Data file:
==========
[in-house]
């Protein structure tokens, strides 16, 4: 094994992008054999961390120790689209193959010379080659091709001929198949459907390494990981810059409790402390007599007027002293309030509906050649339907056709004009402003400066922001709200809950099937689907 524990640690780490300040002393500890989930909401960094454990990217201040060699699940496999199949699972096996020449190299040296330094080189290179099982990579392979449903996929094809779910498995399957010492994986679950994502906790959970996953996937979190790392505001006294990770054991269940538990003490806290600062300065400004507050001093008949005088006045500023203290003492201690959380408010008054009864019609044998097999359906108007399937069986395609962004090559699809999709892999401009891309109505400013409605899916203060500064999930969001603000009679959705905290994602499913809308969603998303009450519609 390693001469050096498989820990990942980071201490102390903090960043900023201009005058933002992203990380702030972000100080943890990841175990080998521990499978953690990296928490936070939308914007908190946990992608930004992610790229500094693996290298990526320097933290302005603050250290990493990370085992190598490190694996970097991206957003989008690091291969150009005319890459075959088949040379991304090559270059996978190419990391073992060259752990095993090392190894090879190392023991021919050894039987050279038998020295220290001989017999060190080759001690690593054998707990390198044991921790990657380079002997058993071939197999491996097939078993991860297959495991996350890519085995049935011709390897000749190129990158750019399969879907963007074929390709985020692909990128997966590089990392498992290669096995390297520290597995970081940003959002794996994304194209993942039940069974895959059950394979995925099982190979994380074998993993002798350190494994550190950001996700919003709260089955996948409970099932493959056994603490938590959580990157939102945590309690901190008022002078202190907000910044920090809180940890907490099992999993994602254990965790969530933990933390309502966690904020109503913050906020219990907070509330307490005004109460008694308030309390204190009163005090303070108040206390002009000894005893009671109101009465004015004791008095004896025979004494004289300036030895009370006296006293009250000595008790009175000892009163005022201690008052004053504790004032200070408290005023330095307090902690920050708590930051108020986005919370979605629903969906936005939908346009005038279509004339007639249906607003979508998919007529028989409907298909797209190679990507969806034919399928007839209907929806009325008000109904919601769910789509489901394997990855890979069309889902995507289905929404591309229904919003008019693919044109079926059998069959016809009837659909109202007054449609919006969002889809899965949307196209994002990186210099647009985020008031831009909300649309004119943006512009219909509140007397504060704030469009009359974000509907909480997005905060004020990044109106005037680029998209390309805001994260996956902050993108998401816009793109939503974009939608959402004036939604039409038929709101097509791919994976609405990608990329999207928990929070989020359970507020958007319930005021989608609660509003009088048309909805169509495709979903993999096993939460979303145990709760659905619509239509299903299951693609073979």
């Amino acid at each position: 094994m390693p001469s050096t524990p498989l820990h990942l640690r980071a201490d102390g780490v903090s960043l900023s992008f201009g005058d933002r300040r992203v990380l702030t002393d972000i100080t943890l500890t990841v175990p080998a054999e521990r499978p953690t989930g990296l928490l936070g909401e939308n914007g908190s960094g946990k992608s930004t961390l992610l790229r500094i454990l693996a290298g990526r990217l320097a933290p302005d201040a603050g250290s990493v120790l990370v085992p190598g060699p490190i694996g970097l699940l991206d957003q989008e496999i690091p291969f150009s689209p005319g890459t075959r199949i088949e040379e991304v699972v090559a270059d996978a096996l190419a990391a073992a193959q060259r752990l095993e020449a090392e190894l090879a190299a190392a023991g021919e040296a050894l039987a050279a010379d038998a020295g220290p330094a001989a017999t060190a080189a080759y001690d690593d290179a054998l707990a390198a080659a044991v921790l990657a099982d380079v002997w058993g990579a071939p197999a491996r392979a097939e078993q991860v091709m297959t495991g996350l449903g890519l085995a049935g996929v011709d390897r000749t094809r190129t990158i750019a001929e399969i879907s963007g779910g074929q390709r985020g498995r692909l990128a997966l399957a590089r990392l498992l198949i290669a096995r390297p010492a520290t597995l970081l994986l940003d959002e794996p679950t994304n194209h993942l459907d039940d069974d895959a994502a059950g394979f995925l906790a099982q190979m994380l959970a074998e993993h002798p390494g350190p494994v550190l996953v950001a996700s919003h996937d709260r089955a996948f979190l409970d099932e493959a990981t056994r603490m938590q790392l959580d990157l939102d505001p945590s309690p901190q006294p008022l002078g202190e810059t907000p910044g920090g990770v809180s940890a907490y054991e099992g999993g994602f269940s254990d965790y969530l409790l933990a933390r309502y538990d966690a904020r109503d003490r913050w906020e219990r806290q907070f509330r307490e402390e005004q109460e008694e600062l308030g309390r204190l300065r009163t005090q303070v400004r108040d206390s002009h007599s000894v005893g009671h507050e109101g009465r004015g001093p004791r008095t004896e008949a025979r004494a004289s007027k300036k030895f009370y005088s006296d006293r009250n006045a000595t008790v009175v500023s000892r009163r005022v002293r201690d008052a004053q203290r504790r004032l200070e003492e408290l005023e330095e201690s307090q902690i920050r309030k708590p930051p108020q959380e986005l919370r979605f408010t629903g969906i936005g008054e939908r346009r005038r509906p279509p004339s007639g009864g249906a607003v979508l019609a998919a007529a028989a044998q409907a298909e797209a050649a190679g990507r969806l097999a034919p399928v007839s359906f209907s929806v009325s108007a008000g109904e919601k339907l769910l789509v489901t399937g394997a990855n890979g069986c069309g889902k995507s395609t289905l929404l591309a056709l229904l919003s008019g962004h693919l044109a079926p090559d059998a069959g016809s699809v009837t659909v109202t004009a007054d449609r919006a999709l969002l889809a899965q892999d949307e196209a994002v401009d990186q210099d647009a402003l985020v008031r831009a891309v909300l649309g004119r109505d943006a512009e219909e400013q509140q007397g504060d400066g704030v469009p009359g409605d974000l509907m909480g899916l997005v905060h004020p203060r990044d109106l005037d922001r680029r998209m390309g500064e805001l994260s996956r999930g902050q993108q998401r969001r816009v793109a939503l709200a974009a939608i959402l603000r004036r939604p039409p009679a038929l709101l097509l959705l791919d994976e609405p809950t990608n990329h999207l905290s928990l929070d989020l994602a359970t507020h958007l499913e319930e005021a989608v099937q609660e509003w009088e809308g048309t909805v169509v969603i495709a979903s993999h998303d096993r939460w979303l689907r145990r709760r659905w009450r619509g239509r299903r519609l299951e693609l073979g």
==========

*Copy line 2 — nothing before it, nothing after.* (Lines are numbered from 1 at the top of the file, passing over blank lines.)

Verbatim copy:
């Protein structure tokens, strides 16, 4: 094994992008054999961390120790689209193959010379080659091709001929198949459907390494990981810059409790402390007599007027002293309030509906050649339907056709004009402003400066922001709200809950099937689907 524990640690780490300040002393500890989930909401960094454990990217201040060699699940496999199949699972096996020449190299040296330094080189290179099982990579392979449903996929094809779910498995399957010492994986679950994502906790959970996953996937979190790392505001006294990770054991269940538990003490806290600062300065400004507050001093008949005088006045500023203290003492201690959380408010008054009864019609044998097999359906108007399937069986395609962004090559699809999709892999401009891309109505400013409605899916203060500064999930969001603000009679959705905290994602499913809308969603998303009450519609 390693001469050096498989820990990942980071201490102390903090960043900023201009005058933002992203990380702030972000100080943890990841175990080998521990499978953690990296928490936070939308914007908190946990992608930004992610790229500094693996290298990526320097933290302005603050250290990493990370085992190598490190694996970097991206957003989008690091291969150009005319890459075959088949040379991304090559270059996978190419990391073992060259752990095993090392190894090879190392023991021919050894039987050279038998020295220290001989017999060190080759001690690593054998707990390198044991921790990657380079002997058993071939197999491996097939078993991860297959495991996350890519085995049935011709390897000749190129990158750019399969879907963007074929390709985020692909990128997966590089990392498992290669096995390297520290597995970081940003959002794996994304194209993942039940069974895959059950394979995925099982190979994380074998993993002798350190494994550190950001996700919003709260089955996948409970099932493959056994603490938590959580990157939102945590309690901190008022002078202190907000910044920090809180940890907490099992999993994602254990965790969530933990933390309502966690904020109503913050906020219990907070509330307490005004109460008694308030309390204190009163005090303070108040206390002009000894005893009671109101009465004015004791008095004896025979004494004289300036030895009370006296006293009250000595008790009175000892009163005022201690008052004053504790004032200070408290005023330095307090902690920050708590930051108020986005919370979605629903969906936005939908346009005038279509004339007639249906607003979508998919007529028989409907298909797209190679990507969806034919399928007839209907929806009325008000109904919601769910789509489901394997990855890979069309889902995507289905929404591309229904919003008019693919044109079926059998069959016809009837659909109202007054449609919006969002889809899965949307196209994002990186210099647009985020008031831009909300649309004119943006512009219909509140007397504060704030469009009359974000509907909480997005905060004020990044109106005037680029998209390309805001994260996956902050993108998401816009793109939503974009939608959402004036939604039409038929709101097509791919994976609405990608990329999207928990929070989020359970507020958007319930005021989608609660509003009088048309909805169509495709979903993999096993939460979303145990709760659905619509239509299903299951693609073979």